It has been said that every preacher has three temptations: first, to please the people; second, to make it pay; third, to increase his reputation. Paul, Timothy, and Silas were all accused of these very things.
In regard to the first charge, that of trying to please the people; the Apostle writes, “For neither at any time used we flattering words, as ye know.” They made no attempt to tickle the ears of their audiences; they sought, rather, to speak “not as pleasing men, but God, which trieth our hearts.” In Galatians 1:10 Paul wrote also, “If I yet please men, I should not be the servant of Christ.”
It may be a temptation to some to make it pay, but this was not a temptation to Paul and his associates. Defensively the Apostle asserts, “Neither at any time used we… a cloke of covetousness; God is witness.” The Pharisees were covetous indeed (Luke 16:14), but Paul had left all that when he was converted; in fact, he admits that in the Gospel there were occasions when he was hungry, thirsty, naked, and buffeted, and without certain dwelling place” (Cor. 4:11). Thank God, he was also able to write, “I take pleasure in infirmities, in reproaches, in necessities, in persecutions, in distresses for Christ’s sake: for when I am weak, then am I strong? (2 Cor. 12:10).
To the elders of Ephesus, he said, “These hands have ministered to my necessities” (Acts 20:34). As an apostle he could have claimed support (1 Cor. 9:14), but he would not be burdensome to any.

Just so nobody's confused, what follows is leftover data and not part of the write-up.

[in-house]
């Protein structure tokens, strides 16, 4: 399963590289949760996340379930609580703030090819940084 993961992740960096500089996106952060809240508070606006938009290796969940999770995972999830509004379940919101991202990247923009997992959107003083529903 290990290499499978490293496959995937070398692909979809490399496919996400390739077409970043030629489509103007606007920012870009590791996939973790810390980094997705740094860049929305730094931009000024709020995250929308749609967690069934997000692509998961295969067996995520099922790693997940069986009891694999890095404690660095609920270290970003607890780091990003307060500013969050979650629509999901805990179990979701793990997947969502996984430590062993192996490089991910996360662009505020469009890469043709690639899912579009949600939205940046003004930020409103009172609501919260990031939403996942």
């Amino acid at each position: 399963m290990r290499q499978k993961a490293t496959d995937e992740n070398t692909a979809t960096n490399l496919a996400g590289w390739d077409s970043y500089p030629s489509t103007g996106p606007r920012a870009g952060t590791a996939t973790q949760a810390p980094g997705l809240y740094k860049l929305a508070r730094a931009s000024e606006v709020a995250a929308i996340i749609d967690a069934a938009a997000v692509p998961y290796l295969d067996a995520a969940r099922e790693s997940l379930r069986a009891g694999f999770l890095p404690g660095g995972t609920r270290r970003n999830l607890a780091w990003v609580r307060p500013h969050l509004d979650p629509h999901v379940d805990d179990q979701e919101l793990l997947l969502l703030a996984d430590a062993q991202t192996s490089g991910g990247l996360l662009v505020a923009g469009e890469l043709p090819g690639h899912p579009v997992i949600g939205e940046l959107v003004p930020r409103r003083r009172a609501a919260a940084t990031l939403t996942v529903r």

Concerning the temptation to increase one’s reputation, Paul refutes this charge against himself and the brethren with him in a very forceful manner, “Nor of men sought glory, neither of you, nor yet of others.” What a transformation the grace of God had wrought in this man!
Reviewing his period of ministry with them, Paul said, “We were gentle among you, even as a nurse cherisheth her children.” The Revised Version adds, “Her own children.” A nurse does not get, she gives! The servant of the Lord must be gentle (2 Tim. 2:24). The fruit of the Spirit is gentleness (Gal. 5:22). The Revised rendering suggests that the nurse here was also the mother. If she were only the nurse there would be skill without maternal love; if only the mother, love without skill. When the relationship and the training are in the one person things are ideal. The child is the chief concern of such a mother; she anticipates its every need; prepares its food; plans its welfare; hushes its cry, and ministers to its comfort constantly. Alas, how many spiritual babes have been handicapped like Mephiboseth by poor nursing! (2 Sam. 9:13; 4:4). We need more spiritual nurses among our assemblies today. God have mercy on the many underfed and weak babes in our midst!
Paul was also more to them than a nursing mother; he was a wise father. “Ye know how we exhorted and comforted and charged every one of you, as a father doth his children.” He was close to them; gave them help out of his rich experience and encouraged them in order that they walk worthy of God.
Walking in the spiritual life means life, health, growth, and activity. Paul would not carry them; rather, he counselled them to apply their knowledge and to act worthy of the Lord who had called them unto His own kingdom and glory.